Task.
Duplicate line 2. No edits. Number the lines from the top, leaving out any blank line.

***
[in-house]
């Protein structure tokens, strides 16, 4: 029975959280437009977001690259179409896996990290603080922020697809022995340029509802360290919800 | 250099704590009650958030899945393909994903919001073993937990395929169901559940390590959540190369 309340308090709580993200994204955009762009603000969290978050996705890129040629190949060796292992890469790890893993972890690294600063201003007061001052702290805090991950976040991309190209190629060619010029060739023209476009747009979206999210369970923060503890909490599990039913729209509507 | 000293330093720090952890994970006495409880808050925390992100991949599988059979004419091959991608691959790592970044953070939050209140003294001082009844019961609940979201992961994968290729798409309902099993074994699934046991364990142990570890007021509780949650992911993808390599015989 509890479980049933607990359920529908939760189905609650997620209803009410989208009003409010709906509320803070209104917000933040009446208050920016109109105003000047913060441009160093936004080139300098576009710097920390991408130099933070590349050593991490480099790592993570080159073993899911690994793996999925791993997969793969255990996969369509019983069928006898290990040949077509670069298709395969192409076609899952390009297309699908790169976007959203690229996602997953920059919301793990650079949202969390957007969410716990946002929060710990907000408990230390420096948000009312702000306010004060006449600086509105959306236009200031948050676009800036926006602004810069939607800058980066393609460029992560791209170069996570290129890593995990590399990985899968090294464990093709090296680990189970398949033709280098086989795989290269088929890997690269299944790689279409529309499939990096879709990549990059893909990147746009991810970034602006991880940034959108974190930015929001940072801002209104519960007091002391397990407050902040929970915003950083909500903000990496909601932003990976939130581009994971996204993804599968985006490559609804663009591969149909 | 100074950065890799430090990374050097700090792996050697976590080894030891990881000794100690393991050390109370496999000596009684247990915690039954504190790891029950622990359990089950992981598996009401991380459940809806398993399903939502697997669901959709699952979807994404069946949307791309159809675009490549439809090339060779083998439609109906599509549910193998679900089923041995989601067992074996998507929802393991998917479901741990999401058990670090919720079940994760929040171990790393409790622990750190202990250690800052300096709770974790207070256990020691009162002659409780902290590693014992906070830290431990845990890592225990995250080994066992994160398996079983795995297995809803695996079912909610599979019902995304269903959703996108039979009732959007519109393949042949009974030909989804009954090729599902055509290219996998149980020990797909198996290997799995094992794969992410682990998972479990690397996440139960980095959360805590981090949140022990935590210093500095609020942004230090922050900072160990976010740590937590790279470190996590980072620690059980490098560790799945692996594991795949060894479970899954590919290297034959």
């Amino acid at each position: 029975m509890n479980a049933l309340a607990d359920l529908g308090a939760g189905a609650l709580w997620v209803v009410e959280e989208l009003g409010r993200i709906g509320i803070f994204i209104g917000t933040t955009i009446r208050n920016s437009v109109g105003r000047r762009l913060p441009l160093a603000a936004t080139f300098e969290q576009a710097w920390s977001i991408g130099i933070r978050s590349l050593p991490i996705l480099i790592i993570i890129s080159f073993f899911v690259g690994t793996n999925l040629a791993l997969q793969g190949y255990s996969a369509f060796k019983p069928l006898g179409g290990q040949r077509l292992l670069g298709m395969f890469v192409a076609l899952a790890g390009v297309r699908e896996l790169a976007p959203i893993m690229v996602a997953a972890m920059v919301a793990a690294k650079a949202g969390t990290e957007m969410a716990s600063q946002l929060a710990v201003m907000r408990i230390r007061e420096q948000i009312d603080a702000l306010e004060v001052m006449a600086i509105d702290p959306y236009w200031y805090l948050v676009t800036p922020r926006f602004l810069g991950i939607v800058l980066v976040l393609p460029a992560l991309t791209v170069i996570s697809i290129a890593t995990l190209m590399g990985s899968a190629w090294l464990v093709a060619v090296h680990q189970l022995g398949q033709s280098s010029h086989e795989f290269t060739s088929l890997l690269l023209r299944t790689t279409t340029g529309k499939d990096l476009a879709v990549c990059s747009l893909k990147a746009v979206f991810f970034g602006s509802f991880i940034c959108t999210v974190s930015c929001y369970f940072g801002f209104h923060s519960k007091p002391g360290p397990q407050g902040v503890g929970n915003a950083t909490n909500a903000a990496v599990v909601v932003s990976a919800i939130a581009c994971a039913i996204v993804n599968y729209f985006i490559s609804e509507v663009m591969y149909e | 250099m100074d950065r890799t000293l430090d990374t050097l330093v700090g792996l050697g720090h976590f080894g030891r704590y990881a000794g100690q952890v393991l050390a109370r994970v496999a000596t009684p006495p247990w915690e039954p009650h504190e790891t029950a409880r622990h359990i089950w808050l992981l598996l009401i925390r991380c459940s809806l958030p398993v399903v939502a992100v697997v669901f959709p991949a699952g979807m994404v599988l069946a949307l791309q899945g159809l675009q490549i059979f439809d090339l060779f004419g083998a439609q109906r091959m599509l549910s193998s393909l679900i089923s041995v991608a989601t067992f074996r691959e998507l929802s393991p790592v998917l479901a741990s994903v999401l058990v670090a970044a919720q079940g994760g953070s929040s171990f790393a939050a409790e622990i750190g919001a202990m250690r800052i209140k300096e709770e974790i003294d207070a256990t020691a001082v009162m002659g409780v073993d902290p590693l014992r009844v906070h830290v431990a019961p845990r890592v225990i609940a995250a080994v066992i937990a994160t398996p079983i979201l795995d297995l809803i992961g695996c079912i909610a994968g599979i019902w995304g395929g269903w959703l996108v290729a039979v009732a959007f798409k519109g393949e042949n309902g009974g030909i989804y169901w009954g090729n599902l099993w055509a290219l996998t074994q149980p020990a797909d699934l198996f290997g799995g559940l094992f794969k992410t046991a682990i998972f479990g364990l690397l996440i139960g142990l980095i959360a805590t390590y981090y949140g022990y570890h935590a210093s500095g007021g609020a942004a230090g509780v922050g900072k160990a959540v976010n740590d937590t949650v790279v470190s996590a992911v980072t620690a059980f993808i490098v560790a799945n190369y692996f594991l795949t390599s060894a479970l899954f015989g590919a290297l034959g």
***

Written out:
């Protein structure tokens, strides 16, 4: 029975959280437009977001690259179409896996990290603080922020697809022995340029509802360290919800 | 250099704590009650958030899945393909994903919001073993937990395929169901559940390590959540190369 309340308090709580993200994204955009762009603000969290978050996705890129040629190949060796292992890469790890893993972890690294600063201003007061001052702290805090991950976040991309190209190629060619010029060739023209476009747009979206999210369970923060503890909490599990039913729209509507 | 000293330093720090952890994970006495409880808050925390992100991949599988059979004419091959991608691959790592970044953070939050209140003294001082009844019961609940979201992961994968290729798409309902099993074994699934046991364990142990570890007021509780949650992911993808390599015989 509890479980049933607990359920529908939760189905609650997620209803009410989208009003409010709906509320803070209104917000933040009446208050920016109109105003000047913060441009160093936004080139300098576009710097920390991408130099933070590349050593991490480099790592993570080159073993899911690994793996999925791993997969793969255990996969369509019983069928006898290990040949077509670069298709395969192409076609899952390009297309699908790169976007959203690229996602997953920059919301793990650079949202969390957007969410716990946002929060710990907000408990230390420096948000009312702000306010004060006449600086509105959306236009200031948050676009800036926006602004810069939607800058980066393609460029992560791209170069996570290129890593995990590399990985899968090294464990093709090296680990189970398949033709280098086989795989290269088929890997690269299944790689279409529309499939990096879709990549990059893909990147746009991810970034602006991880940034959108974190930015929001940072801002209104519960007091002391397990407050902040929970915003950083909500903000990496909601932003990976939130581009994971996204993804599968985006490559609804663009591969149909 | 100074950065890799430090990374050097700090792996050697976590080894030891990881000794100690393991050390109370496999000596009684247990915690039954504190790891029950622990359990089950992981598996009401991380459940809806398993399903939502697997669901959709699952979807994404069946949307791309159809675009490549439809090339060779083998439609109906599509549910193998679900089923041995989601067992074996998507929802393991998917479901741990999401058990670090919720079940994760929040171990790393409790622990750190202990250690800052300096709770974790207070256990020691009162002659409780902290590693014992906070830290431990845990890592225990995250080994066992994160398996079983795995297995809803695996079912909610599979019902995304269903959703996108039979009732959007519109393949042949009974030909989804009954090729599902055509290219996998149980020990797909198996290997799995094992794969992410682990998972479990690397996440139960980095959360805590981090949140022990935590210093500095609020942004230090922050900072160990976010740590937590790279470190996590980072620690059980490098560790799945692996594991795949060894479970899954590919290297034959």